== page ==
The use of communication technology in long-term care will induce efficient staff workflows as staff will feel more supported in their caregiving roles. Burnout among caregivers has actively been on the rise, and care workers in pot-acute settings have had it hardest, particularly given worsening staff shortages and added regulatory pressures caused by various federal reform initiatives.
Hucu.ai is bridging the gap in communication across the care continuum, as it helps care workers, communicate more effectively both within and across organizations while being on the same page as everyone else.
Better communication will lead to improved care coordination between care professionals, which will inevitably result in better patient care. Burnout is an active reality that ultimately affects patient care. Long-term care operators need to fully acknowledge that they need to actively incorporate communication technology that makes staff feel supported and helps drive quality care outcomes at the same time.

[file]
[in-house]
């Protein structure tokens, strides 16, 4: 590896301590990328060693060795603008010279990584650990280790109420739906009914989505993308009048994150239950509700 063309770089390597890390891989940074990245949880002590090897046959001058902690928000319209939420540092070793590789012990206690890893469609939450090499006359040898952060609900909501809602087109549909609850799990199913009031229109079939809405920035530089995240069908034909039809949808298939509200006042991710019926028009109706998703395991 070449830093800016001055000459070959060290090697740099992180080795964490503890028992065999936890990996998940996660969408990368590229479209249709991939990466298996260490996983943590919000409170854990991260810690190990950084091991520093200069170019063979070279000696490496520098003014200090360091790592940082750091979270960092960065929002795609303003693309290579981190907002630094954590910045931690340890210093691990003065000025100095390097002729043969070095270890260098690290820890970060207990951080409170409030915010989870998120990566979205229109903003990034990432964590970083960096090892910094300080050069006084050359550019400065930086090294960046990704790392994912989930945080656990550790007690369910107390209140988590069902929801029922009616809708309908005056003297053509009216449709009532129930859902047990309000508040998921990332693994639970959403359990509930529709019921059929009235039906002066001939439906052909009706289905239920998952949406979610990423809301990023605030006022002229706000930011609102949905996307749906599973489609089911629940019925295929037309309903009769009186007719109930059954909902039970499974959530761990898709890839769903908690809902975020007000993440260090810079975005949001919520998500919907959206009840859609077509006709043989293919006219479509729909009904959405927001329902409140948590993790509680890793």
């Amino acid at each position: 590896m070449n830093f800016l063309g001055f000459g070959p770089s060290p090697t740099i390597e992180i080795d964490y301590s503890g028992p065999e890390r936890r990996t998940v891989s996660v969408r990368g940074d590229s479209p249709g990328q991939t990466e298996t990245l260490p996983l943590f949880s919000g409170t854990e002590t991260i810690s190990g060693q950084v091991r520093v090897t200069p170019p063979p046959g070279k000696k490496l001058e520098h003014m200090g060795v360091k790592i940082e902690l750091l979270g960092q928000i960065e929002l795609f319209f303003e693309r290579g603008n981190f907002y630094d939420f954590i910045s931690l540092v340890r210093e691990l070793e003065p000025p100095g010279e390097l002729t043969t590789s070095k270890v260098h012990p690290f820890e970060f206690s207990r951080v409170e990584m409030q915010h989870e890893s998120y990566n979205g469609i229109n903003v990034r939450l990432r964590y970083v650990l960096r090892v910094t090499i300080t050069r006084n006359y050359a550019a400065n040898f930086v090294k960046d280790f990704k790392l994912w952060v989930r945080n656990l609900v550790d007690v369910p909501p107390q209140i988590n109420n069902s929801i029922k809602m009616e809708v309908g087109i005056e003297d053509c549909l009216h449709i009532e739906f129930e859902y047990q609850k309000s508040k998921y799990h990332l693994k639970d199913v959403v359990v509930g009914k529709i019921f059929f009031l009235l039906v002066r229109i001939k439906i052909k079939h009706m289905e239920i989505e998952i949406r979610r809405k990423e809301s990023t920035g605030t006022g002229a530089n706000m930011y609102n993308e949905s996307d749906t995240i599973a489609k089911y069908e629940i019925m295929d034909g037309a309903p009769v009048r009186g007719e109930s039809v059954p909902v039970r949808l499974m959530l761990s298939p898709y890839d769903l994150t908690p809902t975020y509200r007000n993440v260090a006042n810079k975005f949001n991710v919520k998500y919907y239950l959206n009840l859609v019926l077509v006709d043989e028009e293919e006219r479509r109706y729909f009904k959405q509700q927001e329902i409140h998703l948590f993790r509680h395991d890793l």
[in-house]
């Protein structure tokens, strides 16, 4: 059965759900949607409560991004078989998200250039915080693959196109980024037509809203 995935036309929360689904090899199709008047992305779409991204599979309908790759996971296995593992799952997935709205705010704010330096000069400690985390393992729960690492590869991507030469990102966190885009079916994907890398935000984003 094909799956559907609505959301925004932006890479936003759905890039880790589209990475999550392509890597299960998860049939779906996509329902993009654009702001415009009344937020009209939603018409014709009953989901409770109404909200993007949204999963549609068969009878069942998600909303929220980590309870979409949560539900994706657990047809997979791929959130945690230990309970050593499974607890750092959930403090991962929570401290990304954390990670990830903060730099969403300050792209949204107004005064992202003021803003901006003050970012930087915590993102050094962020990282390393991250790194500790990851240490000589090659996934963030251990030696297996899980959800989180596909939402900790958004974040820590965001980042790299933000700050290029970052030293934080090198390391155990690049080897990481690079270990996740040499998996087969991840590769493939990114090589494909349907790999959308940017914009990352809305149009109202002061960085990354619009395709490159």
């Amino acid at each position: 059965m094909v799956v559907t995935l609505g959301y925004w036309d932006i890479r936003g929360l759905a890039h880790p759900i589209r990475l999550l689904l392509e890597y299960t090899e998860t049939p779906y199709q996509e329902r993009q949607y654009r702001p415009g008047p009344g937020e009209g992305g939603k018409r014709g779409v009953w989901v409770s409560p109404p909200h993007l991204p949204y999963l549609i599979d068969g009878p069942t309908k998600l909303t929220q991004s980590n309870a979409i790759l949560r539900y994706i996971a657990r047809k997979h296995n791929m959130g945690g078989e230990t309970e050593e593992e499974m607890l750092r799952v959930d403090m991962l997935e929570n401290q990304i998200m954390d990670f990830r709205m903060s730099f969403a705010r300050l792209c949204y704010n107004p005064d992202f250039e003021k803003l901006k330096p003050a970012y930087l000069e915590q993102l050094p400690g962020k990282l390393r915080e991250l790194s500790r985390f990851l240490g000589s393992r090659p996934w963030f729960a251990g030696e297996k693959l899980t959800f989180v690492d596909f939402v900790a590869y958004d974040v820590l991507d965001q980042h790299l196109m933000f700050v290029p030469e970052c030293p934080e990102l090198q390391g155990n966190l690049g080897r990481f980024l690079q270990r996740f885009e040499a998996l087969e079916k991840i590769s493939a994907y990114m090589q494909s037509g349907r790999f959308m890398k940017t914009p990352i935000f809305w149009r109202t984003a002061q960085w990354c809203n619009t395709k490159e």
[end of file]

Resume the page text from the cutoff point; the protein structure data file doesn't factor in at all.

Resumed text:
According to Kristen Wylie, (Senior Product Marketing Manager) at Stanley Healthcare,
“One of the biggest needs in terms of communication in long-term care facilities is improving workflows and streamlining processes so that employees can focus on providing care rather than administrative tasks.”
Technology will lead the way in long-term care, as it will help care teams stay connected with each other, regardless of where they are. It will help managers communicate better with new hires, and make them feel more welcomed. This will help lower turnover rates among long-term care organizations across the United States.